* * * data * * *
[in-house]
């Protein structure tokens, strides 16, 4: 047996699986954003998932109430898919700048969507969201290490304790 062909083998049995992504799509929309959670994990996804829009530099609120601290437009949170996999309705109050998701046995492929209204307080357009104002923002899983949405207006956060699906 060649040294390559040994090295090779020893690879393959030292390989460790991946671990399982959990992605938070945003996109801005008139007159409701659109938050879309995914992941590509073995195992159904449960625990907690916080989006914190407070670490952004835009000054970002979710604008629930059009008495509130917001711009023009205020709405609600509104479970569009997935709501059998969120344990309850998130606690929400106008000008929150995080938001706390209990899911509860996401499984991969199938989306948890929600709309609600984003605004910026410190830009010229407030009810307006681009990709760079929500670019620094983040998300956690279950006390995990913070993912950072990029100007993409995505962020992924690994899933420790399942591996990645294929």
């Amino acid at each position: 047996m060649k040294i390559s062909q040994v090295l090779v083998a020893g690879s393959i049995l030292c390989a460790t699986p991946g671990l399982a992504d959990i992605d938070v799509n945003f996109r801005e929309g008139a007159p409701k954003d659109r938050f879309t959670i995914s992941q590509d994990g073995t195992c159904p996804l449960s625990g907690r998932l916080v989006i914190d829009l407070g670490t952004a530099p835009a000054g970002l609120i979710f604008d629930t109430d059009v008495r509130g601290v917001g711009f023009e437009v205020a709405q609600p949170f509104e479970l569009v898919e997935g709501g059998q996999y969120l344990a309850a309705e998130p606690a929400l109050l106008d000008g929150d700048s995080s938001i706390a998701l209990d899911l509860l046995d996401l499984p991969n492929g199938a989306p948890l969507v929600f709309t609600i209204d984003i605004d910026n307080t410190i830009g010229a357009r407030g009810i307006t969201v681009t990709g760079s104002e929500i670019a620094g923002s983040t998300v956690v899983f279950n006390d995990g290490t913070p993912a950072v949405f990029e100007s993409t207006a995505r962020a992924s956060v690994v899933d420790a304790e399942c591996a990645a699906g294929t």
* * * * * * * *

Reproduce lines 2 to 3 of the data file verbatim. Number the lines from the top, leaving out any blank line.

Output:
């Protein structure tokens, strides 16, 4: 047996699986954003998932109430898919700048969507969201290490304790 062909083998049995992504799509929309959670994990996804829009530099609120601290437009949170996999309705109050998701046995492929209204307080357009104002923002899983949405207006956060699906 060649040294390559040994090295090779020893690879393959030292390989460790991946671990399982959990992605938070945003996109801005008139007159409701659109938050879309995914992941590509073995195992159904449960625990907690916080989006914190407070670490952004835009000054970002979710604008629930059009008495509130917001711009023009205020709405609600509104479970569009997935709501059998969120344990309850998130606690929400106008000008929150995080938001706390209990899911509860996401499984991969199938989306948890929600709309609600984003605004910026410190830009010229407030009810307006681009990709760079929500670019620094983040998300956690279950006390995990913070993912950072990029100007993409995505962020992924690994899933420790399942591996990645294929």
């Amino acid at each position: 047996m060649k040294i390559s062909q040994v090295l090779v083998a020893g690879s393959i049995l030292c390989a460790t699986p991946g671990l399982a992504d959990i992605d938070v799509n945003f996109r801005e929309g008139a007159p409701k954003d659109r938050f879309t959670i995914s992941q590509d994990g073995t195992c159904p996804l449960s625990g907690r998932l916080v989006i914190d829009l407070g670490t952004a530099p835009a000054g970002l609120i979710f604008d629930t109430d059009v008495r509130g601290v917001g711009f023009e437009v205020a709405q609600p949170f509104e479970l569009v898919e997935g709501g059998q996999y969120l344990a309850a309705e998130p606690a929400l109050l106008d000008g929150d700048s995080s938001i706390a998701l209990d899911l509860l046995d996401l499984p991969n492929g199938a989306p948890l969507v929600f709309t609600i209204d984003i605004d910026n307080t410190i830009g010229a357009r407030g009810i307006t969201v681009t990709g760079s104002e929500i670019a620094g923002s983040t998300v956690v899983f279950n006390d995990g290490t913070p993912a950072v949405f990029e100007s993409t207006a995505r962020a992924s956060v690994v899933d420790a304790e399942c591996a990645a699906g294929t």